I love/hate New Orleans
Katrina pushed many folks
out of New
Orleans, but I left willingly years earlier without ever honestly
missing the place. It wasn't until I started dating Dani (who was
in New Jersey, but grew up in El Paso until college, but has been in
Texas for all of that anyway) that I began to see what was unique about
the area. When I came back, I saw it with new eyes and hear it
new ears. When you're with someone for whom it is all new, you
experience it vicariously in a way. I found myself having to
the language and references that were commonplace to me and the locals
but stumbling blocks for anyone new in town.
Some things that jumped
out at me:
*Local network news people are celebrities. Not only do they get
noticed out and about on the street, people keep up with every detail
of their lives. My mom could tell you how many kids most of the
anchors have, where they go to school, what a given personality's
parents do for a living, and so on.
*We have real celebrities too. In addition to guys who grew up
here and keep coming back like Harry Connick, Jr. and John Larroquette,
other folks adopted the city for a while as well like John
Goodman. Anne Rice and Trent Reznor lived down there when I was
in college, although they moved on well before Katrina. My
college roommate Craig was a Marilyn Manson fan around '95 or
thereabouts before "Sweet Dreams" came out and the band went
big-time. They were around New Orleans recording at Reznor's
place during that period, and Craig used to run into him in various
clubs watching other bands. Manson always had the crazy contact
lens in, so he stood out even among people trying to do that
scene. Craig talked to him a bit at one show and complimented him
on his performance at an early show where he saw him.
*You can run into a lot of famous folks out that way since many are
either from the region originally or have a second (or third, fourth,
etc.) home in the Quarter. The film industry is picking up a
bunch lately on account of the post-Katrina interest in the area.
My cousin makes a little money as an extra, so we always hear about who
she's working with six months to a year before the movie opens.
*All the chefs are from here. Justin Wilson and Paul Prudhomme
come to mind. I don't watch the Food Network (and I don't even
understand the appeal of watching food that you can't smell or eat), so
I don't know who else is prominent at the moment.
*Everyone else thinks they're a chef as well. When my dad
retired, it was really my mom who retired. My dad took over
almost all the cooking, and he thinks he's amazing. Everyone's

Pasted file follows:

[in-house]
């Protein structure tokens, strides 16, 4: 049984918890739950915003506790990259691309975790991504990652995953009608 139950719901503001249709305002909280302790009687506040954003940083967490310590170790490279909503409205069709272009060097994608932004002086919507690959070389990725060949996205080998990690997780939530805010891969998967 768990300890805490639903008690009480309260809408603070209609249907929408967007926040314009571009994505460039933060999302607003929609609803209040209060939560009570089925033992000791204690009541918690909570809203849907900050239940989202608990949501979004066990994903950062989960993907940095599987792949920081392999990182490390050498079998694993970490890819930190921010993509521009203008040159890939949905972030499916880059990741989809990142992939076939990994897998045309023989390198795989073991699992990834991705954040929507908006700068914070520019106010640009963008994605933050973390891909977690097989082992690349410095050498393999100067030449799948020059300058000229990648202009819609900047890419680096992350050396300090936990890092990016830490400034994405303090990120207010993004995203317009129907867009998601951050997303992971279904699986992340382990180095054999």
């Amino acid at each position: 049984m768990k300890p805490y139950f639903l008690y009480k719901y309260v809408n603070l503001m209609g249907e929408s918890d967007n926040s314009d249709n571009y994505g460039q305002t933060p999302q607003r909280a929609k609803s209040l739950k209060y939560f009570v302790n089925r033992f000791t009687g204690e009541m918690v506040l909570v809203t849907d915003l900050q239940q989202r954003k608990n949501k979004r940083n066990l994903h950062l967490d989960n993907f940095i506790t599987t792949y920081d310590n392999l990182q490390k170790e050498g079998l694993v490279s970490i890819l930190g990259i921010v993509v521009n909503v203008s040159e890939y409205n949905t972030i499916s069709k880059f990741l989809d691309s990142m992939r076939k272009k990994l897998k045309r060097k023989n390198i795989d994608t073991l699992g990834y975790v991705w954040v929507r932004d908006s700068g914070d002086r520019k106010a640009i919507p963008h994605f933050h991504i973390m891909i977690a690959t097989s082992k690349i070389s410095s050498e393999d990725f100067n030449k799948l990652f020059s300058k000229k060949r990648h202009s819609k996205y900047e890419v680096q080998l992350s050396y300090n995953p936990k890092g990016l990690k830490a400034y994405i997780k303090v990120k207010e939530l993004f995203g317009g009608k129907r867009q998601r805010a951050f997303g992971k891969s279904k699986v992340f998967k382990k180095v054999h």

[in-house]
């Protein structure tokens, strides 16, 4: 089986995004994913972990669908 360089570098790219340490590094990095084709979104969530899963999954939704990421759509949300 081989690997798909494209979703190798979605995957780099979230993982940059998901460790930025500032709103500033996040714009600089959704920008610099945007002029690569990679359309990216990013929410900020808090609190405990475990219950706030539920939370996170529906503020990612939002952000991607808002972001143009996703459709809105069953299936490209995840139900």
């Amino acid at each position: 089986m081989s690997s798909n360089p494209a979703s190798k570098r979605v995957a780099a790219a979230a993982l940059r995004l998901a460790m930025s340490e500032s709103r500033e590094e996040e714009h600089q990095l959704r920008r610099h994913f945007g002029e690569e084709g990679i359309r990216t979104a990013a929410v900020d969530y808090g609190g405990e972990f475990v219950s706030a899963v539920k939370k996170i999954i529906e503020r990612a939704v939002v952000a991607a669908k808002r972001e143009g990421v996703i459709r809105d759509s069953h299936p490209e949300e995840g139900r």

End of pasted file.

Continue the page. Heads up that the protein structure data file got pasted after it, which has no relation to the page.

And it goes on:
like that. They all imagine their recipe is the best, and they're
not going to tell you what their secret recipe is.
On the other hand, this gets at a lot of the things I hate about the
place. Even though the city is famous for its food, I can't stand
spicy food, so I moved to Texas... where I still hate spicy food.
I'm not much on seafood either, or at least I wasn't until I discovered
sushi. Up until then I would have been happy to never eat another
piece of fish. In fact, when my mom first learned I had taken to
sushi, her first comment was, "But you hate seafood!" My reply:
"Yeah, when you ruin it!"
For all the talk of Southern hospitality, I find a lot of people rude
and territorial. In spite of the fact that the racial mix is more
or less equal if you cast a broad enough net, you'd be hard-pressed to
find a more racist population (in both directions) than New
Orleans. Love thy neighbor? Hardly.
This speaks to the fact that you're dealing with one of the stupidest
places on earth, one perpetually in a race with Mississippi to see who
is going to bottom out this year in all the measures you don't want to
(e.g., infant mortality, education, unemployment, etc.). And New
Orleans always ranks among the highest for all the stats you don't want
to rank in like murder rates and other violent crimes.
Katrina threw some light on it at its visible worst, but it has always
been bad, just in ways that weren't always immediately evident.
The place is a mess, has always been a mess, and will continue to be a
mess long after I'm dead, hence my usual description that it's a "nice
place to visit." That mess makes it interesting, but you wouldn't
want to live there.